Acts 20:7 doesn’t speak of worship, does it?


Acts 20:7 says nothing about worship, rest, or the Sabbath, let alone indicating it was a new commandment to worship on that day.


"Now on the first day of the week, when the disciples came together to break bread, Paul, ready to depart the next day, spoke to them and continued his message until midnight" (Acts 20:7).

We learn from this account that the first day of the week was when the disciples came together. The phrase "came together" is significant because it describes the assembling of Christians for worship. "For first of all, when you come together as a church ..." (I Corinthians 11:18). In fact, the Greek word behind our word "church" refers to an assembly. "So it was that for a whole year they assembled with the church and taught a great many people. And the disciples were first called Christians in Antioch" (Acts 11:26). The coming together as a church was for a purpose -- to worship God. "Therefore if the whole church comes together in one place ... Whenever you come together, each of you has a psalm, has a teaching, has a tongue, has a revelation, has an interpretation. Let all things be done for edification" (I Corinthians 14:23, 26).

In Acts 20:7 we learn that the purpose of the disciples coming together was to break bread. Paul also speaks of this, "Therefore, my brethren, when you come together to eat, wait for one another" (I Corinthians 11:33). Glancing back to I Corinthians 11:23-26 we learn that what was eaten was the Lord's Supper. "For I received from the Lord that which I also delivered to you: that the Lord Jesus on the same night in which He was betrayed took bread; and when He had given thanks, He broke it and said, "Take, eat; this is My body which is broken for you; do this in remembrance of Me." In the same manner He also took the cup after supper, saying, "This cup is the new covenant in My blood. This do, as often as you drink it, in remembrance of Me." For as often as you eat this bread and drink this cup, you proclaim the Lord's death till He comes" (I Corinthians 11:23-26). Notice that the first part of the Lord's supper was the breaking of bread.

The breaking of bread can refer to the Lord's Supper. "The cup of blessing which we bless, is it not the communion of the blood of Christ? The bread which we break, is it not the communion of the body of Christ?" (I Corinthians 10:16). In Acts 2:42, we can see that breaking of bread is listed along with other acts of worship. "And they continued steadfastly in the apostles' doctrine and fellowship, in the breaking of bread, and in prayers."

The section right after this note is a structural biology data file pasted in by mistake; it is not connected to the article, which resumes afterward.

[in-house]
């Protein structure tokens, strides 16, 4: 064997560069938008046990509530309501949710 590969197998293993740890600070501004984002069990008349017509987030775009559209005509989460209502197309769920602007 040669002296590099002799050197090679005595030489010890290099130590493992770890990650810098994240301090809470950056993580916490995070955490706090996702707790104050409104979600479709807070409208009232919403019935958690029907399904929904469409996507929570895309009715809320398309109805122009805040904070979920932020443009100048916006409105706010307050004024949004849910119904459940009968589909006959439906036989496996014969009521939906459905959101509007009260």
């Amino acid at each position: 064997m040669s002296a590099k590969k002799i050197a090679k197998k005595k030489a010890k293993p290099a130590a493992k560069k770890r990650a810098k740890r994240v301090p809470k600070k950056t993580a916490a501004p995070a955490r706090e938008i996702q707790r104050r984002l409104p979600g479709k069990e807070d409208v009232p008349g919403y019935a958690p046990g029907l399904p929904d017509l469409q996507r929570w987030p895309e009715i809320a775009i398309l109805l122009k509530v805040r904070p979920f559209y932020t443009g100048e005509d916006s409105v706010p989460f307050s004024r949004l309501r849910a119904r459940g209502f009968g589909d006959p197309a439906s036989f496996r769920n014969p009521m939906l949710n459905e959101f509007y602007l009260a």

Therefore, even though the word "worship" is not directly used in Acts 20:7, we know that this was what happened in Troas because on the first day of the week the disciples came together to break bread.

This is not the only act of worship that is connected with the first day of the week. We also know that contributions were commanded to be collected on the first day of the week. "On the first day of the week let each one of you lay something aside, storing up as he may prosper, that there be no collections when I come" (I Corinthians 16:2).

Yet, you argue that despite the clear example, there is no command to worship on the first day of the week. However, we are commanded to follow the example of the early disciples. "Therefore I urge you, imitate me" (I Corinthians 4:16). "Imitate me, just as I also imitate Christ" (I Corinthians 11:1). "Brethren, join in following my example, and note those who so walk, as you have us for a pattern." (Philippians 3:17). The brethren in Acts 20:7serve as a pattern for how we should behave today.

You also state that there was no mention of a rest or Sabbath. This would seem obvious to me. The Sabbath was the seventh day of the week. The Christians in Troas were gathering together on the first day of the week. They are not the same. Nor would there be mention of a rest because resting was how the Israelites kept the Sabbath. Resting is not how Christians keep the Lord's Day.

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